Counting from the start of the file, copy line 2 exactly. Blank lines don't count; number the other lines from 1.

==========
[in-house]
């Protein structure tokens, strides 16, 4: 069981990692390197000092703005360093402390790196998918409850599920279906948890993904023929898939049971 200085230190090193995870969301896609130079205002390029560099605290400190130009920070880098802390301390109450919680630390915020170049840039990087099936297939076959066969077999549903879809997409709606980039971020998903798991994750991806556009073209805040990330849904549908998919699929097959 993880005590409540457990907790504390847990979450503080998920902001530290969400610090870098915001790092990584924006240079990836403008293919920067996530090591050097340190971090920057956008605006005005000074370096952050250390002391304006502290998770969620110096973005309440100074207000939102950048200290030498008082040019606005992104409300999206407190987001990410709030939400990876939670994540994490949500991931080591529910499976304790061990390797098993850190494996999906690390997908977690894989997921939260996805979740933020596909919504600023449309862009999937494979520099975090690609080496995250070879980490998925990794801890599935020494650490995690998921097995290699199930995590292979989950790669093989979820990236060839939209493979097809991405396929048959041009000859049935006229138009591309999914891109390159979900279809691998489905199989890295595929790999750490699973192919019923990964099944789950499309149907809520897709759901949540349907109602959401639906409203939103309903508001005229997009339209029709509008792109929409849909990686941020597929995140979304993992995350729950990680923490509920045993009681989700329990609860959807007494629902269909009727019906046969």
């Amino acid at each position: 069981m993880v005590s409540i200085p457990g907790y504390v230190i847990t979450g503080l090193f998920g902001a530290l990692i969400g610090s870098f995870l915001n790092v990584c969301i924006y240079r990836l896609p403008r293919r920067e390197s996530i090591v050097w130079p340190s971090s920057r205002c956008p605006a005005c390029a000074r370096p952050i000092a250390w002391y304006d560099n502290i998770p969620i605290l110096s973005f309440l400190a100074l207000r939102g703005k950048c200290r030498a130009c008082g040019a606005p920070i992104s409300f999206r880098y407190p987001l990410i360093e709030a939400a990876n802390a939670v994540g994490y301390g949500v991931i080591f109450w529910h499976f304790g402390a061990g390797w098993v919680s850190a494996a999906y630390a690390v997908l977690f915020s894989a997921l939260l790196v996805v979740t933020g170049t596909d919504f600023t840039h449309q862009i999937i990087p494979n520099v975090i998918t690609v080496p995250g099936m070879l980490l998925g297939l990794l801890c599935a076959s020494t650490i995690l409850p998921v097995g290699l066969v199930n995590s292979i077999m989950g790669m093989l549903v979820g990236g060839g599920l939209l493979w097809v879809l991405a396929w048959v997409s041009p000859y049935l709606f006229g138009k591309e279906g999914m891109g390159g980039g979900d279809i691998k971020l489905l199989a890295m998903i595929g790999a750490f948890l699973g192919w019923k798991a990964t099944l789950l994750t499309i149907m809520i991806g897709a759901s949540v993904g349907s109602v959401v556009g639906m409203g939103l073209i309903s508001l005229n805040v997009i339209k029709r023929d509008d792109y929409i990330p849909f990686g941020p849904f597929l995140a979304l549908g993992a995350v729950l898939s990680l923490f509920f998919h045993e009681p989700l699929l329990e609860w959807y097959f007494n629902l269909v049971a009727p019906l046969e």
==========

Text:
């Protein structure tokens, strides 16, 4: 069981990692390197000092703005360093402390790196998918409850599920279906948890993904023929898939049971 200085230190090193995870969301896609130079205002390029560099605290400190130009920070880098802390301390109450919680630390915020170049840039990087099936297939076959066969077999549903879809997409709606980039971020998903798991994750991806556009073209805040990330849904549908998919699929097959 993880005590409540457990907790504390847990979450503080998920902001530290969400610090870098915001790092990584924006240079990836403008293919920067996530090591050097340190971090920057956008605006005005000074370096952050250390002391304006502290998770969620110096973005309440100074207000939102950048200290030498008082040019606005992104409300999206407190987001990410709030939400990876939670994540994490949500991931080591529910499976304790061990390797098993850190494996999906690390997908977690894989997921939260996805979740933020596909919504600023449309862009999937494979520099975090690609080496995250070879980490998925990794801890599935020494650490995690998921097995290699199930995590292979989950790669093989979820990236060839939209493979097809991405396929048959041009000859049935006229138009591309999914891109390159979900279809691998489905199989890295595929790999750490699973192919019923990964099944789950499309149907809520897709759901949540349907109602959401639906409203939103309903508001005229997009339209029709509008792109929409849909990686941020597929995140979304993992995350729950990680923490509920045993009681989700329990609860959807007494629902269909009727019906046969």